Rcy1p is required for recycling of GFP-Snc1p.

Two assays have been developed to analyze recycling in yeast: first, resecretion of previously internalized FM4-64 can be quantified as a loss of membrane-bound fluorescence (46), and second, changes in localization of GFP-Snc1p can be used as a readout for a functional recycling pathway (27). In wild-type cells, GFP-Snc1p accumulates at the plasma membrane in areas of polarized growth (bud and shmoo), with some intracellular punctate staining which may correspond to an endosomal compartment (Fig. (Fig.3A,3A, left panels) (27). In contrast, GFP-Snc1p with mutations in its internalization signal (GFP-Snc1pem) is located exclusively at the plasma membrane (Fig. (Fig.3A,3A, middle panels) (27). Conversely, exchange of the transmembrane domain of Snc1p with that of the SNARE Sso1p (GFP-Snc1/Sso1p) abolishes recycling to the plasma membrane, and the chimeric protein is instead targeted to the vacuole (Fig. (Fig.3A,3A, right panels) (27). Importantly, immunoblotting of the wild-type and mutant variants of GFP-Snc1p with GFP antibodies revealed that GFP-Snc1p migrated as two distinct bands (Fig. (Fig.3A,3A, lane 2). Treatment of the sample with alkaline phosphatase quantitatively converted the slower-migrating form into the faster-migrating one (lanes 4 and 5), demonstrating that the upper band corresponds to a phosphorylated form of GFP-Snc1p. GFP-Snc1pem was hyperphosphorylated (Fig. (Fig.3A,3A, lane 1), while GFP-Snc1/Sso1p accumulated as an underphosphorylated species (lane 3). Quantification revealed that approximately 70% of Snc1p is hyperphosphorylated in wild-type cells, compared to over 90% of Snc1pem and 46% of GFP-Snc1/Sso1p. Thus, the cellular localization of GFP-Snc1p correlates with the phosphorylation state of the protein, providing a convenient assay to monitor recycling of GFP-Snc1p. Interestingly, phosphorylation of GFP-Snc1p was partly impaired in mutant cells defective in Yck1p and Yck2p (Fig. (Fig.3A,3A, lanes 6 and 7), two yeast casein kinase I isoforms which have been implicated in internalization of plasma membrane proteins (35). In tlg2Δ cells, GFP-Snc1p was predominantly intracellular (Fig. (Fig.3B)3B) (27) and accumulated in its underphosphorylated form (lane 3). Likewise, GFP-Snc1p was predominantly intracellular and underphosphorylated in rcy1Δ cells (Fig. (Fig.3B,3B, lane 2) (37% in the hyperphosphorylated form), supporting the notion that Rcy1p is involved in recycling of membrane proteins (46). In contrast, GFP-Snc1pem was hyperphosphorylated and localized at the plasma membrane in rcy1Δ cells (Fig. (Fig.3B,3B, lane 4) (95% in the hyperphosphorylated form), demonstrating that Rcy1p is not required for phosphorylation or membrane targeting of newly synthesized Snc1p. Finally, the levels of GFP-Snc1p were reduced in rcy1Δ and tlg2Δ cells compared to wild-type cells (Fig. (Fig.3B,3B, lanes 1 to 3), possibly because Snc1p is degraded in the vacuole if it cannot recycle back to the plasma membrane.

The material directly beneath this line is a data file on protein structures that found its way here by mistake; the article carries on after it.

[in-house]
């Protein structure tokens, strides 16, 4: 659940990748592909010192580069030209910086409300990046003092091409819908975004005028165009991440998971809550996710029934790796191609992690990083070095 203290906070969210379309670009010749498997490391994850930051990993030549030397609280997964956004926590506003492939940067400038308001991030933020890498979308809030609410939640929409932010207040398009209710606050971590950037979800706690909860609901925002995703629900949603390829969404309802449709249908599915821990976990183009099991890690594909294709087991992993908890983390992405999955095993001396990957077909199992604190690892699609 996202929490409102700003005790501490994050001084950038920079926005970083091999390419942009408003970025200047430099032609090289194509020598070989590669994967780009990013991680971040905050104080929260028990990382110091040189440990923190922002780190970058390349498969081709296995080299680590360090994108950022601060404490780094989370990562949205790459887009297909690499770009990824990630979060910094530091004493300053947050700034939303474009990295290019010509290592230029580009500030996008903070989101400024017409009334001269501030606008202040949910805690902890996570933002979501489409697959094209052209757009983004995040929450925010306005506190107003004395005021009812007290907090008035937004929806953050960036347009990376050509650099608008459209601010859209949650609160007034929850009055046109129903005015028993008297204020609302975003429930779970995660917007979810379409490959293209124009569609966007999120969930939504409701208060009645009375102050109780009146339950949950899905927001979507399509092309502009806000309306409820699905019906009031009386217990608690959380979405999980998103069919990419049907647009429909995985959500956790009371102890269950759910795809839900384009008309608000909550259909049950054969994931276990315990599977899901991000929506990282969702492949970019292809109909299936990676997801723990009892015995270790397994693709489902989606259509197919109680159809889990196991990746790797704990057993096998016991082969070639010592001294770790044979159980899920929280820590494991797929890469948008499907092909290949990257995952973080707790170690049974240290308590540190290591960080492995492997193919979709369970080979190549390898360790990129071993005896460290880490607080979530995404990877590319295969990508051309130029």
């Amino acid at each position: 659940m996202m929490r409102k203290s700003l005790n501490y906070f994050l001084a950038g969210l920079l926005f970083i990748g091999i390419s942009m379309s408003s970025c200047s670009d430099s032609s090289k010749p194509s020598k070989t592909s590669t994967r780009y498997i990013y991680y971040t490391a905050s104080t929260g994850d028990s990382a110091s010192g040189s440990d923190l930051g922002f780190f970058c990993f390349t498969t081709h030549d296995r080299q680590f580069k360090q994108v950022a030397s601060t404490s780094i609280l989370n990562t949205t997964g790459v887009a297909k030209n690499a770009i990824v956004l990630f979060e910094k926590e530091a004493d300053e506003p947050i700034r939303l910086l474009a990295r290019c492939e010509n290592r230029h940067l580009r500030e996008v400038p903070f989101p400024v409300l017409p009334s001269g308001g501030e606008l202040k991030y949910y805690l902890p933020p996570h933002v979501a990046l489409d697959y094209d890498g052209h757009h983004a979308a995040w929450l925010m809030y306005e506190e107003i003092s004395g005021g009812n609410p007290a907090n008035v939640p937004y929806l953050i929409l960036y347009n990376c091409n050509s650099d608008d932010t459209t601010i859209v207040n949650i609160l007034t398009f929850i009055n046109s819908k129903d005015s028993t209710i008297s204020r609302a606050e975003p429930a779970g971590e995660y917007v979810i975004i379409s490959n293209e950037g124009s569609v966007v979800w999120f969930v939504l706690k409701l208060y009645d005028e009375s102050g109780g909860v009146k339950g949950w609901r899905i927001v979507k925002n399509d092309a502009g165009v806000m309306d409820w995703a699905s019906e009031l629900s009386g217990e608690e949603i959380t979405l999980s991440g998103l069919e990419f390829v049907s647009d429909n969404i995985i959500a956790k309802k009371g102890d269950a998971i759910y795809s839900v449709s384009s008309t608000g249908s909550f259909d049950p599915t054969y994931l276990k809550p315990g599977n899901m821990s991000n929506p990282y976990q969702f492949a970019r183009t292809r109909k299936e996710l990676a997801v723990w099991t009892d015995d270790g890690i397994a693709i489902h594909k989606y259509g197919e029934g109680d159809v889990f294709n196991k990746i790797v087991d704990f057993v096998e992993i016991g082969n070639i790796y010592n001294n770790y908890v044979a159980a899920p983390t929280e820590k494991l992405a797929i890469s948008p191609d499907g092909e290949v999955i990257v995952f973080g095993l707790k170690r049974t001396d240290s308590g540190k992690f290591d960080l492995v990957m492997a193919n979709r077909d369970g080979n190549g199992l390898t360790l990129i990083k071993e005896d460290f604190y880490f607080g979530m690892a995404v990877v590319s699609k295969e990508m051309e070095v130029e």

FIG. 3